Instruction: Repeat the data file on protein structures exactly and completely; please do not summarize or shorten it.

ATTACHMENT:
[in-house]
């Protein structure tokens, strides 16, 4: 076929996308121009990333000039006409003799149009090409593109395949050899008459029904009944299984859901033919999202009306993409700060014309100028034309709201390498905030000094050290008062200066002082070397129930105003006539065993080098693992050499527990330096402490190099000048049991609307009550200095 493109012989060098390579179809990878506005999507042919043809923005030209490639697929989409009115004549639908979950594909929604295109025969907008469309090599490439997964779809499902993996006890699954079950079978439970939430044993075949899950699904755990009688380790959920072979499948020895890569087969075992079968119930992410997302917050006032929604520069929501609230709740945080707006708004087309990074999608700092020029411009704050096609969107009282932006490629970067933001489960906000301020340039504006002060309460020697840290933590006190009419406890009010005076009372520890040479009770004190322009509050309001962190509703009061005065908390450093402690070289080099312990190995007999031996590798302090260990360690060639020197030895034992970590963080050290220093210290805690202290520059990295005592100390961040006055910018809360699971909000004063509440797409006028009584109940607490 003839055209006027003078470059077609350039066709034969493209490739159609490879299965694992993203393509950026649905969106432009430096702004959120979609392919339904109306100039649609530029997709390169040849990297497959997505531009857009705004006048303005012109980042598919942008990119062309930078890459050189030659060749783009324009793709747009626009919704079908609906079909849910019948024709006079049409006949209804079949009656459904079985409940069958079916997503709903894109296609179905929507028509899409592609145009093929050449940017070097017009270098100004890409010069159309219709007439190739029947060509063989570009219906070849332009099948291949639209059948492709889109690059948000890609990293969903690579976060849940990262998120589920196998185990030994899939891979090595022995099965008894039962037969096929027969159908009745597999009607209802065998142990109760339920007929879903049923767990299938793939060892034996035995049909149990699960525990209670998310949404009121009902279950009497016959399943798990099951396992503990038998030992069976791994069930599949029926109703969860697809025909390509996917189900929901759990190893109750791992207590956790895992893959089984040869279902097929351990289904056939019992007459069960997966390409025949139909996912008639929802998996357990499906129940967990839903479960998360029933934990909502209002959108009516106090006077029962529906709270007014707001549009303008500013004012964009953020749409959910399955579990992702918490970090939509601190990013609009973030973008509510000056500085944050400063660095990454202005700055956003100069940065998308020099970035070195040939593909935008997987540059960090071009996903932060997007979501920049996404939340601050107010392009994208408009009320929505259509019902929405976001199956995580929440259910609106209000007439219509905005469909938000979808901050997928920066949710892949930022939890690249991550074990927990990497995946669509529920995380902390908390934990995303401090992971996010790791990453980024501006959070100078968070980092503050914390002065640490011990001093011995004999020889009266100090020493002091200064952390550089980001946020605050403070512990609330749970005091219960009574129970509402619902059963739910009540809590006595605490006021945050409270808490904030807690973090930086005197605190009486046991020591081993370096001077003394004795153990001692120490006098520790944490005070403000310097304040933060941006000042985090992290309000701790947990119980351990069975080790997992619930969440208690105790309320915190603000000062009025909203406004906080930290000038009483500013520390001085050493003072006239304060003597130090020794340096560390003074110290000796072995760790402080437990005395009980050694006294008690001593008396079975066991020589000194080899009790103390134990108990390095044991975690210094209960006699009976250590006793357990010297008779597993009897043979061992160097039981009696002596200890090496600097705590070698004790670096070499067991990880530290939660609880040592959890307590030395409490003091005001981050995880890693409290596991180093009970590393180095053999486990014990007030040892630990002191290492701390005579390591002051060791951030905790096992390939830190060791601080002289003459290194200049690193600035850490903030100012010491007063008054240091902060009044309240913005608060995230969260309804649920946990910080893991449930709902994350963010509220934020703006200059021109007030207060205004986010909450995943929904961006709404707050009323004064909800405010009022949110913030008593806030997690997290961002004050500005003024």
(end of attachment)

[in-house]
């Protein structure tokens, strides 16, 4: 076929996308121009990333000039006409003799149009090409593109395949050899008459029904009944299984859901033919999202009306993409700060014309100028034309709201390498905030000094050290008062200066002082070397129930105003006539065993080098693992050499527990330096402490190099000048049991609307009550200095 493109012989060098390579179809990878506005999507042919043809923005030209490639697929989409009115004549639908979950594909929604295109025969907008469309090599490439997964779809499902993996006890699954079950079978439970939430044993075949899950699904755990009688380790959920072979499948020895890569087969075992079968119930992410997302917050006032929604520069929501609230709740945080707006708004087309990074999608700092020029411009704050096609969107009282932006490629970067933001489960906000301020340039504006002060309460020697840290933590006190009419406890009010005076009372520890040479009770004190322009509050309001962190509703009061005065908390450093402690070289080099312990190995007999031996590798302090260990360690060639020197030895034992970590963080050290220093210290805690202290520059990295005592100390961040006055910018809360699971909000004063509440797409006028009584109940607490 003839055209006027003078470059077609350039066709034969493209490739159609490879299965694992993203393509950026649905969106432009430096702004959120979609392919339904109306100039649609530029997709390169040849990297497959997505531009857009705004006048303005012109980042598919942008990119062309930078890459050189030659060749783009324009793709747009626009919704079908609906079909849910019948024709006079049409006949209804079949009656459904079985409940069958079916997503709903894109296609179905929507028509899409592609145009093929050449940017070097017009270098100004890409010069159309219709007439190739029947060509063989570009219906070849332009099948291949639209059948492709889109690059948000890609990293969903690579976060849940990262998120589920196998185990030994899939891979090595022995099965008894039962037969096929027969159908009745597999009607209802065998142990109760339920007929879903049923767990299938793939060892034996035995049909149990699960525990209670998310949404009121009902279950009497016959399943798990099951396992503990038998030992069976791994069930599949029926109703969860697809025909390509996917189900929901759990190893109750791992207590956790895992893959089984040869279902097929351990289904056939019992007459069960997966390409025949139909996912008639929802998996357990499906129940967990839903479960998360029933934990909502209002959108009516106090006077029962529906709270007014707001549009303008500013004012964009953020749409959910399955579990992702918490970090939509601190990013609009973030973008509510000056500085944050400063660095990454202005700055956003100069940065998308020099970035070195040939593909935008997987540059960090071009996903932060997007979501920049996404939340601050107010392009994208408009009320929505259509019902929405976001199956995580929440259910609106209000007439219509905005469909938000979808901050997928920066949710892949930022939890690249991550074990927990990497995946669509529920995380902390908390934990995303401090992971996010790791990453980024501006959070100078968070980092503050914390002065640490011990001093011995004999020889009266100090020493002091200064952390550089980001946020605050403070512990609330749970005091219960009574129970509402619902059963739910009540809590006595605490006021945050409270808490904030807690973090930086005197605190009486046991020591081993370096001077003394004795153990001692120490006098520790944490005070403000310097304040933060941006000042985090992290309000701790947990119980351990069975080790997992619930969440208690105790309320915190603000000062009025909203406004906080930290000038009483500013520390001085050493003072006239304060003597130090020794340096560390003074110290000796072995760790402080437990005395009980050694006294008690001593008396079975066991020589000194080899009790103390134990108990390095044991975690210094209960006699009976250590006793357990010297008779597993009897043979061992160097039981009696002596200890090496600097705590070698004790670096070499067991990880530290939660609880040592959890307590030395409490003091005001981050995880890693409290596991180093009970590393180095053999486990014990007030040892630990002191290492701390005579390591002051060791951030905790096992390939830190060791601080002289003459290194200049690193600035850490903030100012010491007063008054240091902060009044309240913005608060995230969260309804649920946990910080893991449930709902994350963010509220934020703006200059021109007030207060205004986010909450995943929904961006709404707050009323004064909800405010009022949110913030008593806030997690997290961002004050500005003024």